I thought for sure coming back to our home, our familiar surroundings, our routine, I would feel better. But only a few days later, anxiety washed over me, drowning me in panic. Two friends and my mom suggested I talk to my doctor, so I made an appointment for Thursday. My doc said she thought I might be suffering from postpartum depression (maybe when I told her I had imagined digging my fingernails into and dragging them through the skin on my legs?). She prescribed an antidepressant and suggested counseling. I wasn’t excited about either, especially taking medication. Wasn’t improving my mood something I should be able to do myself? On Saturday morning Brandon mentioned buying a garden hose and I lost it. In my mind, buying a garden hose just signified one more thing for me to do; I had neither the time nor the desire to water the plants outside our residence. So I sat on the patio, staring into space, tears streaming down my face. I cried for an hour. That morning I decided to take the antidepressant. I set up an appointment with a therapist. And I cleared my calendar for the rest of the year.

An excerpt from my journal, July 2004: “I’ve been feeling more and more hopeless and overwhelmed. I’ve been feeling less joy towards Rowan. I want to enjoy his coos, smiles and laughs…and it seems like I’ve been enjoying them less over the past few weeks. Lord, PLEASE HELP ME. This is horrible, how I’m feeling. I wish Brandon could be home all the time. This morning I even thought about asking him to take me to the hospital so the nurses could take care of me. I was trying to think of people who could come stay with me this week. I don’t have an appetite. I’m exhausted. I want to feel the way I did before Rowan was born. I want to feel joy, laugh, have peace.”


Blogger kenny said...

Wow Jana - thank you so much for sharing your powerful story. Remind us again why you don't want to see War of the Worlds? :)

8:29 AM  
Blogger Malia said...

I just said this same thing on Tony's blog...what a difference a year makes! God is good, God is faithful! Praise the Lord!

8:45 AM  
Blogger Tony Arnold said...

I am touched by your recounting. Thanks for sharing your inner emotions. You will be amazed at how it will help others. They won't feel so alone knowing that others suffer too.

And as Malia says, oh what a difference a year makes.


10:15 AM  
Blogger Amanda said...


I'm so glad that things are better for you now.

Thanks for sharing that with us.

11:28 AM  
Blogger Bar Bar A said...

I agree with all your readers, sharing this is going to help others have hope and know they are not alone.

Thanks for your story. I'm glad I found your blog, I'll be back.

Bless you!

11:30 AM  
Blogger DigiGirl said...

I can totally relate. My senior year in college, I went on a progesterone-based birth control that made me go CRAZY! I know what it's like to slowly loose yourself and not know what's happening until you're on the edge and ready to crack.

Luckily someone made the connection and I began to see light at the end of my long, dark, lonely tunnel. But I still had to wait 6-9 months for the hormones to wear off and my balance to return.

I'll share my story sometime. Thank you for sharing yours.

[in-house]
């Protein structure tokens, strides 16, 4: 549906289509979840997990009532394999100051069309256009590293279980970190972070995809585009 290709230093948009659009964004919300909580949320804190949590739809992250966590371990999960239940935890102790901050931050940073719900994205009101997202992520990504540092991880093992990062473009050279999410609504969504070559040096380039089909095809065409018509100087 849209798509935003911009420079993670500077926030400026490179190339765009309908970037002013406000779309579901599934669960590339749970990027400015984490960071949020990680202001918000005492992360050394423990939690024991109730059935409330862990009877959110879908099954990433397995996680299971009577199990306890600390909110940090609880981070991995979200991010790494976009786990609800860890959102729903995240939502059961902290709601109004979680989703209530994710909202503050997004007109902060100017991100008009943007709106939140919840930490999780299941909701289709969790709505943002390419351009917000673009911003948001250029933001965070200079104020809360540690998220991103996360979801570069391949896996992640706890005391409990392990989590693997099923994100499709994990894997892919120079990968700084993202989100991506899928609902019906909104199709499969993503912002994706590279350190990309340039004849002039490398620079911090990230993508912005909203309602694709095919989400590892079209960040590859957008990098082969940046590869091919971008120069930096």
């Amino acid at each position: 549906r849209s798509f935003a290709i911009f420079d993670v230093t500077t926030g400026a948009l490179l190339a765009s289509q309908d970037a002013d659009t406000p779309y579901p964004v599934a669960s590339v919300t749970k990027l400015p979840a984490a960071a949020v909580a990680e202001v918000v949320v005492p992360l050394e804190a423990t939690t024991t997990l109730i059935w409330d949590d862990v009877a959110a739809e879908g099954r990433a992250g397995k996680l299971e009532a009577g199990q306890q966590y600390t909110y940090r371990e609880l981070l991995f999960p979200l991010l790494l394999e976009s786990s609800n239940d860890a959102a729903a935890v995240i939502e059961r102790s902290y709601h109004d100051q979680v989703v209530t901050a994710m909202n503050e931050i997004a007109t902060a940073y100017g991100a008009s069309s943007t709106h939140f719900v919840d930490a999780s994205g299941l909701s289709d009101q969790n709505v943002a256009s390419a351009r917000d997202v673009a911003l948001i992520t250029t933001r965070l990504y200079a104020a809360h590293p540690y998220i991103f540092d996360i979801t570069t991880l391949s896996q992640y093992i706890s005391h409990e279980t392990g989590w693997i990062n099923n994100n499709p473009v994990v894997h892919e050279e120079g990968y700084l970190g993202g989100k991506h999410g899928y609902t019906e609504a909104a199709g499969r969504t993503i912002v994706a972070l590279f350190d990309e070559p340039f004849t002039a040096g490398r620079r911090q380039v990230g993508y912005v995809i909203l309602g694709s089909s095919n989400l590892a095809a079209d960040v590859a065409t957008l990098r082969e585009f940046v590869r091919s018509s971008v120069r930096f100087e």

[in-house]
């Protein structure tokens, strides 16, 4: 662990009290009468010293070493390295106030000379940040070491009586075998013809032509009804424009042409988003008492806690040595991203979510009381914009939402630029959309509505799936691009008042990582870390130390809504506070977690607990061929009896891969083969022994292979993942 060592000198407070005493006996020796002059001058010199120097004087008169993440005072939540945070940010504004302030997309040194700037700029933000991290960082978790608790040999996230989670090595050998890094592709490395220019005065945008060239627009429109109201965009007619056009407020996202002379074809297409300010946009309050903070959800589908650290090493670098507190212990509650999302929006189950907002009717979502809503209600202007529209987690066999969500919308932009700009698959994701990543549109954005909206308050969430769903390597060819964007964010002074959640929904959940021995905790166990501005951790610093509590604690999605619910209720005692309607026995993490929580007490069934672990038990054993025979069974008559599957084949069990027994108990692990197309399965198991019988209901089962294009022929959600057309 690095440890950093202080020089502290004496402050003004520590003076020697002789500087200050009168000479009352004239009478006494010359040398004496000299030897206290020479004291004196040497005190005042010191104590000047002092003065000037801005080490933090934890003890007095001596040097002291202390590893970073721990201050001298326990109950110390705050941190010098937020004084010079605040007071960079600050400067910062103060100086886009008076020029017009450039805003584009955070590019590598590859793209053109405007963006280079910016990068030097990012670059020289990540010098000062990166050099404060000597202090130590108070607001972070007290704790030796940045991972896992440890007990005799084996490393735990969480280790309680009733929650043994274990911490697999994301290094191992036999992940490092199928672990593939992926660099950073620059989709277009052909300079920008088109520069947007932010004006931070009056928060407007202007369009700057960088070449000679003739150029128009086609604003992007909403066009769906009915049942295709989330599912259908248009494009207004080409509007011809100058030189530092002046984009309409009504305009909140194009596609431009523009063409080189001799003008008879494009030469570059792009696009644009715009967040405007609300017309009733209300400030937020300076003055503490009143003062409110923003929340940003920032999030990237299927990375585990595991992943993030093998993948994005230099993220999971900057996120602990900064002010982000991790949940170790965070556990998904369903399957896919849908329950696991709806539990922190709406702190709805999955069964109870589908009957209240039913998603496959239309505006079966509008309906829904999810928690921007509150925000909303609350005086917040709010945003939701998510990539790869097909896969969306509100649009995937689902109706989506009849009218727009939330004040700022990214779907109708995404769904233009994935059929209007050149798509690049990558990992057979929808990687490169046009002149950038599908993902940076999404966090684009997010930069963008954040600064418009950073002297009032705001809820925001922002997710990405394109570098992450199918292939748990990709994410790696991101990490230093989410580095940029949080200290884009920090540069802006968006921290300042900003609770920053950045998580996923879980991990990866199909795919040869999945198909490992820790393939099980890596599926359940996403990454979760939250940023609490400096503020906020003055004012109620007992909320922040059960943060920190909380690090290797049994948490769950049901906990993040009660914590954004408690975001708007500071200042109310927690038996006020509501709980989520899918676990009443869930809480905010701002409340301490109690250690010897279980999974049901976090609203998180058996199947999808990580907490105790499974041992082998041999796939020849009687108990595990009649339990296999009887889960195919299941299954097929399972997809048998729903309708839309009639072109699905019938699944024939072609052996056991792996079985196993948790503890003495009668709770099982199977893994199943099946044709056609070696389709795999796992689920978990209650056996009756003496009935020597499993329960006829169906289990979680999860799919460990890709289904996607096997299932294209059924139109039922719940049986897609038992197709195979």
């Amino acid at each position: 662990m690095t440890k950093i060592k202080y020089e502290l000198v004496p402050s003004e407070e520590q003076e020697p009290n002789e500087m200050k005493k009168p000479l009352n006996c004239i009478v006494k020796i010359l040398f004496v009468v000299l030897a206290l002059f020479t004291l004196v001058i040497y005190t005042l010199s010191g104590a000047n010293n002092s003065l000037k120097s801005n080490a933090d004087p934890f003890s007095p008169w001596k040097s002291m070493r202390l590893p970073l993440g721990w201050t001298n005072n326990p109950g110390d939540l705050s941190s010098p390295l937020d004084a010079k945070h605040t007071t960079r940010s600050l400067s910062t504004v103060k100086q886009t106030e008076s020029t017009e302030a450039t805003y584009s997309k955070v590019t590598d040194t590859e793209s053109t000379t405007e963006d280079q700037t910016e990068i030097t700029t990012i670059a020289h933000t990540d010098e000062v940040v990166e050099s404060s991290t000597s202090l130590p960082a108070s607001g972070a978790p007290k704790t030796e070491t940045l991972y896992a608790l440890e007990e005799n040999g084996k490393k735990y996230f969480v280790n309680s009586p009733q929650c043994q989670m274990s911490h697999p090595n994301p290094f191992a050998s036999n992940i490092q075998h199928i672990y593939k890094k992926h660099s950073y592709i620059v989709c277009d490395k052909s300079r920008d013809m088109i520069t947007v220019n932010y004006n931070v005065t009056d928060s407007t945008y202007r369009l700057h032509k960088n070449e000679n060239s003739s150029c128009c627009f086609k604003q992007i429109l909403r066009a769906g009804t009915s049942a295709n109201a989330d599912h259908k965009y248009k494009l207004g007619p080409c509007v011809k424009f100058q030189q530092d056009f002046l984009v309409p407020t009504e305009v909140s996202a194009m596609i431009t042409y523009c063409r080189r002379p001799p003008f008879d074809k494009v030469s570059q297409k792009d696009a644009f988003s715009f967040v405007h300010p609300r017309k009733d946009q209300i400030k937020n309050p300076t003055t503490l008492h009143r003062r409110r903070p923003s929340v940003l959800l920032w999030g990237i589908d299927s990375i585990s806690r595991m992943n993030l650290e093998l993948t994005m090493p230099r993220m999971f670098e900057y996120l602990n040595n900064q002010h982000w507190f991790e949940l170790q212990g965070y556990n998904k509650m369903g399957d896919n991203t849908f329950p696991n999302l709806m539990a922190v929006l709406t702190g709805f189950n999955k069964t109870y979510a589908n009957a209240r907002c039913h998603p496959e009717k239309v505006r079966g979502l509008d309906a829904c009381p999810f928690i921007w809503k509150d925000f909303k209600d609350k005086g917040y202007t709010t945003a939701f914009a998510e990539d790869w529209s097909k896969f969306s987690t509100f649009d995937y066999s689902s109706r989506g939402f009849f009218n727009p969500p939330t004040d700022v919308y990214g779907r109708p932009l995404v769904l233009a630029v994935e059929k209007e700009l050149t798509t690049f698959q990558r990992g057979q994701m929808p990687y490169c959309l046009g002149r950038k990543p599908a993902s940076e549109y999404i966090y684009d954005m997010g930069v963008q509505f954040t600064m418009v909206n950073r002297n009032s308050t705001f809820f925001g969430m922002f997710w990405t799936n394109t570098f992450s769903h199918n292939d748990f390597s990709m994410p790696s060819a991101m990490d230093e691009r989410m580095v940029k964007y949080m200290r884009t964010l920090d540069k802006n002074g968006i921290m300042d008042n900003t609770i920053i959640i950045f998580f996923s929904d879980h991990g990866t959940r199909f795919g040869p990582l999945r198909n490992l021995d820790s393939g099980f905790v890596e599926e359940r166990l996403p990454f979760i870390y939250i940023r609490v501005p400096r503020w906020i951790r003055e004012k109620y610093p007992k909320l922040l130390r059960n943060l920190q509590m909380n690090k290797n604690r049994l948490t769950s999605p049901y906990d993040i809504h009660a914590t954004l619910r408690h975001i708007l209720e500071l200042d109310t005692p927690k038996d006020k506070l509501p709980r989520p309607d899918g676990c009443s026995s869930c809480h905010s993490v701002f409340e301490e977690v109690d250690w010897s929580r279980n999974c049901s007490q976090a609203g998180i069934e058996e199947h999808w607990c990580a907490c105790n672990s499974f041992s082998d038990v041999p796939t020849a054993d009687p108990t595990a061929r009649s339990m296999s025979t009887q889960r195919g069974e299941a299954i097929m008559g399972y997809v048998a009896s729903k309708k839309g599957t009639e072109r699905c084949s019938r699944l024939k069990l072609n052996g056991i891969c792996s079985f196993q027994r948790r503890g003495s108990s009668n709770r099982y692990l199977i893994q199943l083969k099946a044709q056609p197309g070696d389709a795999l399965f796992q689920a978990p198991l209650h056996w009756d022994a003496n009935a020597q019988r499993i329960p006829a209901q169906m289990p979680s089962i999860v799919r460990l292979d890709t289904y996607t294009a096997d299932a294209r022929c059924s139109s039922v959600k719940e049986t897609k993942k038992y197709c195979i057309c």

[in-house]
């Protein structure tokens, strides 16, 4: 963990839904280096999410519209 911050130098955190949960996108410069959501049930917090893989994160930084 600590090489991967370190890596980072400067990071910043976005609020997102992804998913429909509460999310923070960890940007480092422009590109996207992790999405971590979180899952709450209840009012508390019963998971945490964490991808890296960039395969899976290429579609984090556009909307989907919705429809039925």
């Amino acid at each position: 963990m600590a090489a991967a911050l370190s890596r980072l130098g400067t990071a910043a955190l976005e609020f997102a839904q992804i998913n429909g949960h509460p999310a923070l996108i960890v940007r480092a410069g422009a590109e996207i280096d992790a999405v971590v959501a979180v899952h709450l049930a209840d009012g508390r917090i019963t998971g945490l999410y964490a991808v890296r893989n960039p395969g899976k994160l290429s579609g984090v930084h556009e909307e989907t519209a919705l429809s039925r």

12:23 PM  
Blogger jettybetty said...

**in tears**
I am so glad you are better now, too.

There's so much misunderstanding about depression. The biggest may be what you said here:
" Wasn’t improving my mood something I should be able to do myself?"

I wonder how you would answer that question now?


2:30 PM  
Blogger kenny said...

This comment has been removed by a blog administrator.

2:35 PM  
Blogger Kate said...

Thanks, Jana...very moving to hear your story.

2:47 PM  
Blogger Chel said...

Thank you for sharing. I'm glad you're feeling better now and more able to enjoy Rowan. I think if we all keep sharing openly with one another, we'll be able to reach more common ground more quickly. And we get this wonderful support and encouragement when we share!

2:48 PM  
Blogger Clarissa said...

Thanks for opening yourself, Jana. You describe much of my life, beginning in my teenage years (the depression part, not the postpartum part, though that does encompass a good bit!) Thank God for his faithfulness, and for allowing me (and YOU) to live in a time when and where modern-day medicine can help life be so much more livable. Blessings on you this week.

5:51 AM  
Blogger jake said...

Wow. It is one thing to hear from others close to you about some of these struggles you were confronted with, but it is so much more powerful to hear the details, emotions that you went through from you personally. It seems difficult to ask someone about their struggles when I know they are dealing with them. Your openness and honesty is powerful - even emotional. You are amazingly strong - though you may not have felt that a year ago - you truly are. You 3 all actually being at that wedding through that difficulty makes it that much more a gift - for all who were there.

By the way...I should have told the best man to wait for you - his speech would have definitely put Rowan to sleep.

9:51 PM  
Blogger Little Light said...

Jana - Thanks for sharing your story. The more people know, the less stigma there will be.

9:16 AM  
Blogger Laura said...

THANK YOU. I'm in the middle of the exact same thing, only it's my maid of honor getting married tomorrow. I have been there for none of it and have actually not been asked to be a part of any of it which makes the pain all the more. My beautiful daughter turned 6 months on Monday and I love being her mom but I'm struggling lately. I keep thinking it's just all that's going on, but either way, you're post made me feel less crazy, more sane and less alone. THANK YOU for your honesty. Does it get better (emotionally/hormonally)?

12:01 PM  
Blogger Jana said...

Laura - Yes. A resounding YES. It gets better. With counseling and medication and lots of prayer, things have improved for me. Please keep reading my posts about my journey; I pray it will continue to give you hope.

12:13 PM  
Anonymous Anonymous said...

Hey, you have a great blog here! I'm definitely going to bookmark you!

I have a christmas gift site/blog. It pretty much covers gift ideas for christmas related stuff.

Come and check it out if you get time :-)

12:54 PM  

Post a Comment

<< Home